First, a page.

Brand New Books

What a whirl-wind few weeks, taking our book van from the Christian Legal Society Florida event, selling books at a student gathering at Penn State, setting up for the Pennsylvania Council of Church’s annual State Pastor’s Conference and heading back to Florida to the bi-annual campus ministry national networking conference, Ivy Jungle.  Sorry I’ve been unable to post much about new books here at BookNotes.

It is always frustrating to me—amusingly so—that great new books arrive right after we do these gigs.  To wit, I will do a brief list of books I wished had been released a few days earlier so I could have shown them at these events.

Just a few days after the State Pastor’s conference some books arrived that I would have loved to have promoted there.  Here’s two:

The Living Church: Convictions of a Lifelong Pastor John Stott (IVP) $17  One could hardly name an elder statesmen of broadly-defined evangelical faith than Father John Stott, rector of All Souls Church in London, who has more stature or influence in our lifetime.  His many books nurtured a generation of young, thoughtful evangelicals—like Tim Keller, say, who offers a glowing tribute on the back cover—to preach the gospel with clarity, obedience, grace, and relevance.  This may be his swan song, a generous and sweeping book, offering his vision for ministry in the 21st century.  Inspiring, historic, lovely. If you know any pastors, this would be a great gift.

Resounding Truth: Christian Wisdom in the World of Music
  Jeremy S. Begbie  (Baker Academic) $22.99  If this book were twice the price it would be worth it, I’m sure.  Weighing in at over 400 pages, this is the call of the famous classical musician to thoughtful engagement in the world of music.  He judiciously develops a theology of sound,  a rigorous and deep aesthetic theory that funds Christian thinking about the world of music.  How many books sport lengthy endorsements from N.T. Wright, Nicholas Wolterstorff, John Witvliet, and Rowan Williams?  No one is better suited to explore a theology of music, and anyone interested in contemporary culture,  music, artistic engagement, or worship will want to become familiar with Begbie’s masterpiece.  I think if I had had this at the Pastor’s event I not only would have mentioned it, but would have suggested it as a gift for choir directors and music ministers and church libraries.  It is a book that ought to be known.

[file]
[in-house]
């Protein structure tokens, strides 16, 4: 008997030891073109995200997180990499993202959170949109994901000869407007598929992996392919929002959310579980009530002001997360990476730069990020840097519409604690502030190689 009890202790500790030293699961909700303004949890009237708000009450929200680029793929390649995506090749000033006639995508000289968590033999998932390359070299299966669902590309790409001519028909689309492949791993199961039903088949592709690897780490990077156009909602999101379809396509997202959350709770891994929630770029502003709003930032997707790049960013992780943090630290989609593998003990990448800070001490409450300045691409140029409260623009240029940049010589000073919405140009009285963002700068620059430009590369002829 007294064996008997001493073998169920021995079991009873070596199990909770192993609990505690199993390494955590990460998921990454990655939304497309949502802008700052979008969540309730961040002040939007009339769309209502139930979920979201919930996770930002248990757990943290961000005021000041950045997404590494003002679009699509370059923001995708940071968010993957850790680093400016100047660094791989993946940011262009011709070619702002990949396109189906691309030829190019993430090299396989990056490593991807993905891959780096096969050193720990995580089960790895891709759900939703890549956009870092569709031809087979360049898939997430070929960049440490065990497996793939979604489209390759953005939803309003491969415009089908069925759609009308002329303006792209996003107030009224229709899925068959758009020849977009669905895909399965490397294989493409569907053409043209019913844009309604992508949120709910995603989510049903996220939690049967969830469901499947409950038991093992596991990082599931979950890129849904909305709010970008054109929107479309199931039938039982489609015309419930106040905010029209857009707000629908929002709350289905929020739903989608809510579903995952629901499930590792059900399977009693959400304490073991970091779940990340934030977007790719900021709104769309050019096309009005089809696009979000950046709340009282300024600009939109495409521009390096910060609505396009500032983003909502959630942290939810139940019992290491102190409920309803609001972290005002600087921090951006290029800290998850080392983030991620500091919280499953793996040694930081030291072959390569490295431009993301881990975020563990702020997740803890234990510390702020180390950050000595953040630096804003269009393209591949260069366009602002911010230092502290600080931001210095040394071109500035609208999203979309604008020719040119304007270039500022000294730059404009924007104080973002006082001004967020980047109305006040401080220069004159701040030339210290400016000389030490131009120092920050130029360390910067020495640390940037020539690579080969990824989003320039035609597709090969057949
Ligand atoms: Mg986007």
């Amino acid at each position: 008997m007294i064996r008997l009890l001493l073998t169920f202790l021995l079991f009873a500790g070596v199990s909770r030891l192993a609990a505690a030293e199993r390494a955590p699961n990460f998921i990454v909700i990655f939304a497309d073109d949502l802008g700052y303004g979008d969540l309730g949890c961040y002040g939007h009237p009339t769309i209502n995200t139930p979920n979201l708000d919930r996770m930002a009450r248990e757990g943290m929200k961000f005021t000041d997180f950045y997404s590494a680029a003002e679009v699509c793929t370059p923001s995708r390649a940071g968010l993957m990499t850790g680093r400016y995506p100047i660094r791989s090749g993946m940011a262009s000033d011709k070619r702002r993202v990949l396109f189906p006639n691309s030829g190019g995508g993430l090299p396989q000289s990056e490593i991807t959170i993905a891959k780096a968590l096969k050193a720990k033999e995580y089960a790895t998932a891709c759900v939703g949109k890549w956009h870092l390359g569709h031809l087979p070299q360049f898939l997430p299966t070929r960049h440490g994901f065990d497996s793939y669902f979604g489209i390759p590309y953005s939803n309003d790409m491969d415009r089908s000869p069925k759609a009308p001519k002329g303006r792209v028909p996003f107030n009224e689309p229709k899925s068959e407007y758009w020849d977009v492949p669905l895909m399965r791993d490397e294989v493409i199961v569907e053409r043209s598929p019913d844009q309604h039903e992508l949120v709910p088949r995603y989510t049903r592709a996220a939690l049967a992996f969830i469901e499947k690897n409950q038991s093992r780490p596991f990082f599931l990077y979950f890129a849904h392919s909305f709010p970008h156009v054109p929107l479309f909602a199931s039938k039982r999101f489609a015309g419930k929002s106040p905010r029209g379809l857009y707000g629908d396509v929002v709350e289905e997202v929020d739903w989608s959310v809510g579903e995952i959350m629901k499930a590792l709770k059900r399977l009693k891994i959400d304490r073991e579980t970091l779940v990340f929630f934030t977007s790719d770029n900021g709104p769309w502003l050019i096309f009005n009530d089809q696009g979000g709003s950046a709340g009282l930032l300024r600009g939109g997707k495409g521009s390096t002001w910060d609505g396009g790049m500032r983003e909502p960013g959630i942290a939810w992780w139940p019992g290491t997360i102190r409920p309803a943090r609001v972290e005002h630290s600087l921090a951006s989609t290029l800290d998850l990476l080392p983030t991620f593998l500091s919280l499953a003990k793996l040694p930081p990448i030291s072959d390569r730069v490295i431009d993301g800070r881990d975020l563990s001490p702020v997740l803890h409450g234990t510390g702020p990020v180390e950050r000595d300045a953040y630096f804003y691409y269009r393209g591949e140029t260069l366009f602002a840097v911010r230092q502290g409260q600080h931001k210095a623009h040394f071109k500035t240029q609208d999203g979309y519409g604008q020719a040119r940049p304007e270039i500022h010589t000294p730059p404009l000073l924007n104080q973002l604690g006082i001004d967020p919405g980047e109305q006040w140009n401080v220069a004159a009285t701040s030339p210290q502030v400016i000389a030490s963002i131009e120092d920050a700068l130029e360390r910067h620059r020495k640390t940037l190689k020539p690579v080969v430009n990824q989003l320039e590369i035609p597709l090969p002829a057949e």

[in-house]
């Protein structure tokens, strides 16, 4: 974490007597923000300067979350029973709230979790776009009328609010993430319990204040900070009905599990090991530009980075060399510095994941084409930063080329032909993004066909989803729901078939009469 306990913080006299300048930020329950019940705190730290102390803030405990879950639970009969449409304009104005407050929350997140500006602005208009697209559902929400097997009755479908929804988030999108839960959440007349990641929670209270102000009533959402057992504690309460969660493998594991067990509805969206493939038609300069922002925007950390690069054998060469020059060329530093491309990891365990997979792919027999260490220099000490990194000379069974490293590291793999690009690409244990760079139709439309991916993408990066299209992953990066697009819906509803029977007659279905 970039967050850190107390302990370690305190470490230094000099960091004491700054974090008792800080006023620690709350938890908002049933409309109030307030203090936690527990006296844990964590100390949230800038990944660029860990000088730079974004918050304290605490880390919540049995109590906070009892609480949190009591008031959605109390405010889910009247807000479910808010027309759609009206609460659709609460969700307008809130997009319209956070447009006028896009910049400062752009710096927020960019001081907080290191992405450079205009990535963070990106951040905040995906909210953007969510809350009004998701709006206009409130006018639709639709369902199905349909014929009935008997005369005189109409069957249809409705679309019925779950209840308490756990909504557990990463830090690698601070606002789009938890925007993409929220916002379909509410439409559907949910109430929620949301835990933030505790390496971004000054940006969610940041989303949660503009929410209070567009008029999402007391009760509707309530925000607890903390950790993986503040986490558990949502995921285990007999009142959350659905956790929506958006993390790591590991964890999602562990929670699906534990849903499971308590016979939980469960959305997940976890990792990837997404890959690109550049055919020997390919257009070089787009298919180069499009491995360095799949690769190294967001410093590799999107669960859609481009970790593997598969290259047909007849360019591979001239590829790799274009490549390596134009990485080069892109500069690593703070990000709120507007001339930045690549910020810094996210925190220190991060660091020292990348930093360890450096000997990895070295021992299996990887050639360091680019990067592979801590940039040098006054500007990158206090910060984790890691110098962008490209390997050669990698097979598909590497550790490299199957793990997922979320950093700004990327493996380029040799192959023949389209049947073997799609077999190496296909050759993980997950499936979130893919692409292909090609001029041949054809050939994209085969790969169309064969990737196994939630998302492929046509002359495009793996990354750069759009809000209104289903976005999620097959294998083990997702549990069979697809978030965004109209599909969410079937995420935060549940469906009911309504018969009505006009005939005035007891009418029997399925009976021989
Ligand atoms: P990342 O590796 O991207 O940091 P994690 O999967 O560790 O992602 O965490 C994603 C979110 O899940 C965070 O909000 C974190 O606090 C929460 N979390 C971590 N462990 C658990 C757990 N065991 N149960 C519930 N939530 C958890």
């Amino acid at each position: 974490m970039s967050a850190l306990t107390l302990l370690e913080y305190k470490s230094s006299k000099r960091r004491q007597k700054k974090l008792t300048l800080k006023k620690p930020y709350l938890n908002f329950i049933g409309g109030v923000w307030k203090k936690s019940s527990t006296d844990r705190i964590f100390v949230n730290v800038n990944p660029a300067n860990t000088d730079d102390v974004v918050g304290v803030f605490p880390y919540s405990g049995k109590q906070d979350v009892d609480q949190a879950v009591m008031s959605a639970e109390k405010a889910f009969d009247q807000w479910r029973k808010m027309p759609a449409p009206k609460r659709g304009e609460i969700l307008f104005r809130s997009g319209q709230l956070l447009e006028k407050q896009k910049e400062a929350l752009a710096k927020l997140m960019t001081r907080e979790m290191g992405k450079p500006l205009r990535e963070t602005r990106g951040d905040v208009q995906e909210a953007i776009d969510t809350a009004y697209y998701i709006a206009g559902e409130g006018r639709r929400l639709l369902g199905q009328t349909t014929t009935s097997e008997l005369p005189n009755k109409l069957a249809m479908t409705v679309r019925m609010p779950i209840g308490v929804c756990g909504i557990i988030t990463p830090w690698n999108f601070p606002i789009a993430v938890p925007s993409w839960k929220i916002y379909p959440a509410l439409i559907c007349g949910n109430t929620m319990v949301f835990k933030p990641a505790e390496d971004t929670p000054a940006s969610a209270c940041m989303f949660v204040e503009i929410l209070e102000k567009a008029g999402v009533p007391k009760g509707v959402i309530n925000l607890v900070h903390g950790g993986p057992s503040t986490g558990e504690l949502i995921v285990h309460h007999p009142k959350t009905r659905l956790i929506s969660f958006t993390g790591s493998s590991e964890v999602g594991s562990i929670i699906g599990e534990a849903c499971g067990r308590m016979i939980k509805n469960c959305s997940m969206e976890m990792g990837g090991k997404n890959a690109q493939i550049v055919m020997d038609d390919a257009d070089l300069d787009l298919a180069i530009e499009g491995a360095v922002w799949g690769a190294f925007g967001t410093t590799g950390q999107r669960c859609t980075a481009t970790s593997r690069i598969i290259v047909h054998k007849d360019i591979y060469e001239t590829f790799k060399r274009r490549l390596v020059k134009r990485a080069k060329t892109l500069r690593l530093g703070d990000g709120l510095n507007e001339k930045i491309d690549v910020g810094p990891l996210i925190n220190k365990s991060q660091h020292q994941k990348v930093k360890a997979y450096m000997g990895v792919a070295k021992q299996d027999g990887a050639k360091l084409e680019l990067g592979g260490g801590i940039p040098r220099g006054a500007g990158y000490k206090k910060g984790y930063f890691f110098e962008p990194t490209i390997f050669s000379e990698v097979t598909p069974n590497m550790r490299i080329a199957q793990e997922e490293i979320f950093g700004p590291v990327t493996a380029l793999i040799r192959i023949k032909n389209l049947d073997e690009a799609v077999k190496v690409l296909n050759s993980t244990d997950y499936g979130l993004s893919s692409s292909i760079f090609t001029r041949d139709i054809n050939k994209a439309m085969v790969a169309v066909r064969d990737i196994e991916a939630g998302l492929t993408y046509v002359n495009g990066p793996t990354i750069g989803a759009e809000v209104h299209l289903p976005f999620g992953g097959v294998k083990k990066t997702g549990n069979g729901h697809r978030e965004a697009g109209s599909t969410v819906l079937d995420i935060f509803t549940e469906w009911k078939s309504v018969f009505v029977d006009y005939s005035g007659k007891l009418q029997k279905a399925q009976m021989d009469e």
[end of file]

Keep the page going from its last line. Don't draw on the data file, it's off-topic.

And, so,  off I went, directly from the Pastor’s conference, to the Ivy Jungle event in Orlando.  Thanks to Guster for driving the van, and Bogey-man and Beck for helping sell books.  What an event, with wonderfully committed campus pastors learning from the likes of Os Guinness, Lauren Winner, York Moore, and Gabe Lyons of UnChristian.  We enjoyed seeing Mark Pinsky (Gospel According to the Simpsons) again, and hanging out with several other good folks, singer-song-writer Justin McRoberts, authors and higher education leaders.  Sure enough, as I returned home, I saw new books that came while I was gone.  Had they arrived here earlier, I would have taken them to Ivy Jungle, for sure.  For instance, these two:

The Message in the Music: Studying Contemporary Praise and Worship edited by Robert Woods & Brian Walrath (Abingdon) $18  Here, a handful of  evangelical scholars reflect seriously on various aspects of contemporary praise and worship songs.  This may be the most serious study yet done on recent songs of this nature, and while the authors are not uniformly opposed they are serious-minded critics, bringing theological substance to bear on the actual words, and the theological ethos, and the unintended consequences of the current generation of praise songs.  A brief forward by Richard Mouw–who says he’s a “switch hitter when it comes to worship music”—sets the stage for this fascinating ad important critique. message in the music.jpgwideopenspaces.jpgresounding.jpgliving church.jpgMany in our mainline churches (like the State Pastor’s gang) need this as much as collegiate ministers, and may be more likely to appreciate it.  Which is why I really, really wish I could have taken it to Ivy Jungle.

Wide Open Spaces: Beyond Paint-By-Number Christianity Jim Palmer (Nelson) $13.99  Many readers of BookNotes will recall us raving about Palmer’s moving memoir Divine Nobodies which told stories of unlikely folks–unchuched folks–who showed him truths about God.  We loved that book and it’s Blue Like Jazz writing style and edgy, authentic honesty made it very popular among young adults.  This sophomore release is less memoiristic, more of a sustained argument.  I’ve had an advanced copy for a while, and have been telling folks about it.  Here’s what Shane Claiborne wrote of it: “Jim knows the mess of the world.  Jim knows the mess of the church.  And he still has the audacity to believe that love wins. Here he has created a book that cannot help but leave you feeling closer to God, with a smile that isn’t just for Sunday mornings, and filled with the hope that another world is possible.”